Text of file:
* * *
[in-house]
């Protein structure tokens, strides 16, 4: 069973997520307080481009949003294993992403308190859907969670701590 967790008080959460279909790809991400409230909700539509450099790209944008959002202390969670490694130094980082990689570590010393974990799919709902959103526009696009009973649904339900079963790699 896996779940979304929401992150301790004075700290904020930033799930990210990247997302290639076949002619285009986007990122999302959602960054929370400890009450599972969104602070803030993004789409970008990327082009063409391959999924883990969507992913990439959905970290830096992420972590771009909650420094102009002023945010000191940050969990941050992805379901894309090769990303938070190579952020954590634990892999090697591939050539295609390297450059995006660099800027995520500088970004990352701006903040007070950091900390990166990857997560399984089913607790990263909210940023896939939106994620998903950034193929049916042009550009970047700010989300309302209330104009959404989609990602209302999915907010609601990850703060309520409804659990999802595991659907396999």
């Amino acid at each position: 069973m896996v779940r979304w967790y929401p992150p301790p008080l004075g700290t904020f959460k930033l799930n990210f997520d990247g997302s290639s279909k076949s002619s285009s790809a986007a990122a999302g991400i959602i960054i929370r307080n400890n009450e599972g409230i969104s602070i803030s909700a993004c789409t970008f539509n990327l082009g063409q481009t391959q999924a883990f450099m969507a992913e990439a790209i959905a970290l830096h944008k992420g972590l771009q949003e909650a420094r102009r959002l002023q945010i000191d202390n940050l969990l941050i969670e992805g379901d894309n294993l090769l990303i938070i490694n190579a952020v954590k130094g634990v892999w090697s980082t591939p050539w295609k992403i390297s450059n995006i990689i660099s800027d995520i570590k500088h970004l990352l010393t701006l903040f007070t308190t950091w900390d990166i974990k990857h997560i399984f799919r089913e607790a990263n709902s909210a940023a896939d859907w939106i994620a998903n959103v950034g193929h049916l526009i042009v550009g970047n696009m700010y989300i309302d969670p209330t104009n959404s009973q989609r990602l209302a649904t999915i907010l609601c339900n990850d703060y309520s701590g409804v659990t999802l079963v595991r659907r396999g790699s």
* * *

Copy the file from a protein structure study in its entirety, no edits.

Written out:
[in-house]
């Protein structure tokens, strides 16, 4: 069973997520307080481009949003294993992403308190859907969670701590 967790008080959460279909790809991400409230909700539509450099790209944008959002202390969670490694130094980082990689570590010393974990799919709902959103526009696009009973649904339900079963790699 896996779940979304929401992150301790004075700290904020930033799930990210990247997302290639076949002619285009986007990122999302959602960054929370400890009450599972969104602070803030993004789409970008990327082009063409391959999924883990969507992913990439959905970290830096992420972590771009909650420094102009002023945010000191940050969990941050992805379901894309090769990303938070190579952020954590634990892999090697591939050539295609390297450059995006660099800027995520500088970004990352701006903040007070950091900390990166990857997560399984089913607790990263909210940023896939939106994620998903950034193929049916042009550009970047700010989300309302209330104009959404989609990602209302999915907010609601990850703060309520409804659990999802595991659907396999």
């Amino acid at each position: 069973m896996v779940r979304w967790y929401p992150p301790p008080l004075g700290t904020f959460k930033l799930n990210f997520d990247g997302s290639s279909k076949s002619s285009s790809a986007a990122a999302g991400i959602i960054i929370r307080n400890n009450e599972g409230i969104s602070i803030s909700a993004c789409t970008f539509n990327l082009g063409q481009t391959q999924a883990f450099m969507a992913e990439a790209i959905a970290l830096h944008k992420g972590l771009q949003e909650a420094r102009r959002l002023q945010i000191d202390n940050l969990l941050i969670e992805g379901d894309n294993l090769l990303i938070i490694n190579a952020v954590k130094g634990v892999w090697s980082t591939p050539w295609k992403i390297s450059n995006i990689i660099s800027d995520i570590k500088h970004l990352l010393t701006l903040f007070t308190t950091w900390d990166i974990k990857h997560i399984f799919r089913e607790a990263n709902s909210a940023a896939d859907w939106i994620a998903n959103v950034g193929h049916l526009i042009v550009g970047n696009m700010y989300i309302d969670p209330t104009n959404s009973q989609r990602l209302a649904t999915i907010l609601c339900n990850d703060y309520s701590g409804v659990t999802l079963v595991r659907r396999g790699s």